As the fabric of State schools decline over the next 5 years, the coalition should reap their reward at the ballot box.

  • Comment number 82.

    I was taught in the late 70s and through the 80s. All three schools I was taught in were 50s/60s built and were considered the best in the town. The infant and junior schools I attend still stand today and are the best in town, the buildings aside from a new gym are unaltered since I left in 1983. Strangely the comprehensive I attended has been fundamentally rebuilt since my leaving in 1988, even more curious then that it has slipped down the rankings during that time. There is my small piece of anecdotal evidence that teachers and parents matter far more than the building you are taught in. My 'austere' looking school did me ok educationally, A levels, undergraduate and post graduate degrees later I think I was well served. I don't think it's as large a problem as some on here (presumably most pre-maddened by the Tory-Liberal government anyway) seem to think, certainly not as large as the complete lack of discipline in many schools.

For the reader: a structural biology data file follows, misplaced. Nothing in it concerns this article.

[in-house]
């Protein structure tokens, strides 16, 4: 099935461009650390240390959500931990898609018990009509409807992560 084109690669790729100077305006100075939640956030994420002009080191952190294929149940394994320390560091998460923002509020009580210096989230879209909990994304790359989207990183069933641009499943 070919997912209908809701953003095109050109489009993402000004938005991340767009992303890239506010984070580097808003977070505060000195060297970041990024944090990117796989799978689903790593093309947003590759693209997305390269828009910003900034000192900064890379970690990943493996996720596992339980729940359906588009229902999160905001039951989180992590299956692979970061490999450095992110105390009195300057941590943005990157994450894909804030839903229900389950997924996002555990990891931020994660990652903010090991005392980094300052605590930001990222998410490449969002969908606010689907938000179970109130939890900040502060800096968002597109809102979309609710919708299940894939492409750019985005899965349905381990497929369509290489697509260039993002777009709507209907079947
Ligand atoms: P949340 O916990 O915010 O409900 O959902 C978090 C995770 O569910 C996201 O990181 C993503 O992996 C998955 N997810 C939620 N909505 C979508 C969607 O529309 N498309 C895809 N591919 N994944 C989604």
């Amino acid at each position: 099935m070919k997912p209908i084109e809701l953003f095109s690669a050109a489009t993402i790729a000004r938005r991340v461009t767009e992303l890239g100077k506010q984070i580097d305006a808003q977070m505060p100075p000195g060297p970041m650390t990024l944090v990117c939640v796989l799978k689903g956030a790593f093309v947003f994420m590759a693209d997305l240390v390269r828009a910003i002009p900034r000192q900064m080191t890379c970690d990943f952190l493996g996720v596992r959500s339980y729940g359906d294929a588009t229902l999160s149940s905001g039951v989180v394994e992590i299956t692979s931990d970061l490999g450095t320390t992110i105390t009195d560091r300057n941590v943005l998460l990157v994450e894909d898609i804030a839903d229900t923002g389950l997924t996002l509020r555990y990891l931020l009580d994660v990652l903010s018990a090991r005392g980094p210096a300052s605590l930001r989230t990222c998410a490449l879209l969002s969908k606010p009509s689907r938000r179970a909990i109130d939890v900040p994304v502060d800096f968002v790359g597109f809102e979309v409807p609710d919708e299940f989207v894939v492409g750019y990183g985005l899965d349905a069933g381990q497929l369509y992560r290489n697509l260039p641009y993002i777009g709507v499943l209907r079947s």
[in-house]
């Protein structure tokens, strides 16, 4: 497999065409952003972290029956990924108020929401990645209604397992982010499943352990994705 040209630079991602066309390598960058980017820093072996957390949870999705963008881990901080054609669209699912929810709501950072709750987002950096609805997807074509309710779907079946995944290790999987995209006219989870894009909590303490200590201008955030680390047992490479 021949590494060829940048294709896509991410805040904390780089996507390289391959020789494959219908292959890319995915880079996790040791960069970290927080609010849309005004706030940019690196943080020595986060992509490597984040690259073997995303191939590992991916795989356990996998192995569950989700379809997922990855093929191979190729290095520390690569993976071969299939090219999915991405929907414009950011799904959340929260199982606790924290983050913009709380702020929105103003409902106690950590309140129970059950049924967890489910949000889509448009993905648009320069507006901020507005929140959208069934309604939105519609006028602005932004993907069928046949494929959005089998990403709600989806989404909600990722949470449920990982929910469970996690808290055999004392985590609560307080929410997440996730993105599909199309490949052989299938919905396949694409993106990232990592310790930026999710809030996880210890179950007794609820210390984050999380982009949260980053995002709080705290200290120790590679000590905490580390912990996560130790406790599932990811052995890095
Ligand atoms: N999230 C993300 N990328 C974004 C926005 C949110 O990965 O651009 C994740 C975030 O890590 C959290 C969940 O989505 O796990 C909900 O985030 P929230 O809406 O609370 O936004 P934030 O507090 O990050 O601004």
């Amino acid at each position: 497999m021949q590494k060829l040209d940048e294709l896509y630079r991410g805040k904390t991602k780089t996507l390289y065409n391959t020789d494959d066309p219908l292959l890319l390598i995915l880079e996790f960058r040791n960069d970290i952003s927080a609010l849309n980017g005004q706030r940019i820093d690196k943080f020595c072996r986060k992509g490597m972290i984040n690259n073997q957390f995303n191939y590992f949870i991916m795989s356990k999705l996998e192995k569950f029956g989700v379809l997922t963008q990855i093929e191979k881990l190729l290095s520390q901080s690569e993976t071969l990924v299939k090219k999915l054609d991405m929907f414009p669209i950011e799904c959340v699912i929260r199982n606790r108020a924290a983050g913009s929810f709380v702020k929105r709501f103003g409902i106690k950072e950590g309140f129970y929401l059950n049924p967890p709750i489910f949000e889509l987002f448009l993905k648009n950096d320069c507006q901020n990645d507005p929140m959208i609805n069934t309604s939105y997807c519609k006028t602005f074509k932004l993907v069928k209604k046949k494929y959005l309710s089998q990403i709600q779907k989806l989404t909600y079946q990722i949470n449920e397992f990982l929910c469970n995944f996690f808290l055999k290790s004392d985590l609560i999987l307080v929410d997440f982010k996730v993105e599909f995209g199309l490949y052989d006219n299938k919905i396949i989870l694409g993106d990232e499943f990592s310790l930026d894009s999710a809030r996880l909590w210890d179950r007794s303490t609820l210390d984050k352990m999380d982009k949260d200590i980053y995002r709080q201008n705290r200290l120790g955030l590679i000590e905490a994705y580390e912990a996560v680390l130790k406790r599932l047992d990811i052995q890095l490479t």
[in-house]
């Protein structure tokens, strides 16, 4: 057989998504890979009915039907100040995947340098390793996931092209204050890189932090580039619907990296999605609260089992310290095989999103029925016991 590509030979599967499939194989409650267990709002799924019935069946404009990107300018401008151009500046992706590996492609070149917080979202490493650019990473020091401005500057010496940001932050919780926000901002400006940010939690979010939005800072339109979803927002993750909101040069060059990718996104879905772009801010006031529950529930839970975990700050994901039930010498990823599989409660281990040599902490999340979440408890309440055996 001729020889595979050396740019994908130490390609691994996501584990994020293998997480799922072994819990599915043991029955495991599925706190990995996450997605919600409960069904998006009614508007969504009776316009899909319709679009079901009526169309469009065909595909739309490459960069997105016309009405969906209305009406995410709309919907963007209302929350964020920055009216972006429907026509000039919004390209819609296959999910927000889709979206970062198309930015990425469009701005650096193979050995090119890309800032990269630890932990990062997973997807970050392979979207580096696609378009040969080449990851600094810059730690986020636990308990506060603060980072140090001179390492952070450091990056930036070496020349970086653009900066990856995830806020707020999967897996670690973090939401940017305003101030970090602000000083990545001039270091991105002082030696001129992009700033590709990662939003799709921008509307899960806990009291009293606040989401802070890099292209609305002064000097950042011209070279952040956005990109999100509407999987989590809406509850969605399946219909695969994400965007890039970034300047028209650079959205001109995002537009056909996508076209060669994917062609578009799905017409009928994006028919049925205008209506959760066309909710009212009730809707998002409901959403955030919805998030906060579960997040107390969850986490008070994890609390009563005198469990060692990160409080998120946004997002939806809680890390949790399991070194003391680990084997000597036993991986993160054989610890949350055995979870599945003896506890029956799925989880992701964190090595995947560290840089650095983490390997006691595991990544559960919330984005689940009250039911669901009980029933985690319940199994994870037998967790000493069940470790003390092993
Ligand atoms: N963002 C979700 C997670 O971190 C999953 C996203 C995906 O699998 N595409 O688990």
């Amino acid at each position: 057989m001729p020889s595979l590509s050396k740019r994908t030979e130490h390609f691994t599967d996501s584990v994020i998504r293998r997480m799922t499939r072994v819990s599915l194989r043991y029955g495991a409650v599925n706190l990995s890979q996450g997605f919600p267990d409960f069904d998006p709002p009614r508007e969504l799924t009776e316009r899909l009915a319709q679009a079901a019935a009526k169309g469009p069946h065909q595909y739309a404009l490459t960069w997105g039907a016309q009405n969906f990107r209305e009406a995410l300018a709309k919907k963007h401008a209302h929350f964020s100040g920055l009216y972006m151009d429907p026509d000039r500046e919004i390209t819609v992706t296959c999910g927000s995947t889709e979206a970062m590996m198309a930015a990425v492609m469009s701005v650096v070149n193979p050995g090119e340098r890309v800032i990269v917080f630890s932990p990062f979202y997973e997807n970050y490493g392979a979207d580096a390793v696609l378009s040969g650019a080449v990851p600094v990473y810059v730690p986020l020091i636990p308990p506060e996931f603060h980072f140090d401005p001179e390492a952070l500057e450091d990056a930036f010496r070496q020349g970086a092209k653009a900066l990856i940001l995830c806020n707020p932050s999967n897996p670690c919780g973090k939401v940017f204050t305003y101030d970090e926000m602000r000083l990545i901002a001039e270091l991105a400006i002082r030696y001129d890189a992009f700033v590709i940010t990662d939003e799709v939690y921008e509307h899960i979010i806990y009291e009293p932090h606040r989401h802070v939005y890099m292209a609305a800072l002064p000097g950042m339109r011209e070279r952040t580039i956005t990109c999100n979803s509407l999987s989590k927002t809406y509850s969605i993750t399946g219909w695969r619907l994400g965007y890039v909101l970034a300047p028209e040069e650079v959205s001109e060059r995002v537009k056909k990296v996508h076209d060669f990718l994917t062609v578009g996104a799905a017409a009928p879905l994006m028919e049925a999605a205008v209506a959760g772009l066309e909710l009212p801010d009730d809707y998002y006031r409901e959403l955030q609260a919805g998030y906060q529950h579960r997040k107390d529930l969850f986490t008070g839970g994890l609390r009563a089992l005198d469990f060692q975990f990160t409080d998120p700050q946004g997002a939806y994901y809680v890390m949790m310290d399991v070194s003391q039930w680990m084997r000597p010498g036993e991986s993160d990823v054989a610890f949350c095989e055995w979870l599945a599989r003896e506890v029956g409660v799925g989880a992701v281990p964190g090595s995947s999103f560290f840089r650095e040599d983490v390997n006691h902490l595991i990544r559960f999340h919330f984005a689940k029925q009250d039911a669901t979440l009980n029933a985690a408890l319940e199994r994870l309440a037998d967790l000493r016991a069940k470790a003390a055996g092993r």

• Comment number 83.

    27. At 12:50pm on 08 Jul 2010, deanarabin wrote:

    So long as a building is weatherproof, has electric power points, enough large rooms, satisfactory sanitary facilities, and is warm and well lit in winter, then there's no real need for modernity or special features.


    This would seem ideal in theory but does not actually work in practice.

    I have worked in the school buildings programme for over 5 years and I can tell you that I have been shocked at the state most of schools are now in. I left school in 1989 and since then, the government has not provided sufficient funding to maintain these schools properly, leading to many of them becoming semi-delelict. Sure, we had "huts" in the 80s' and they were fine for us, but these were built in the 1950's and 60's as temporary accommodation and many are still being taught in the same "temporary" huts some 60 years later. Is this good enough for our children?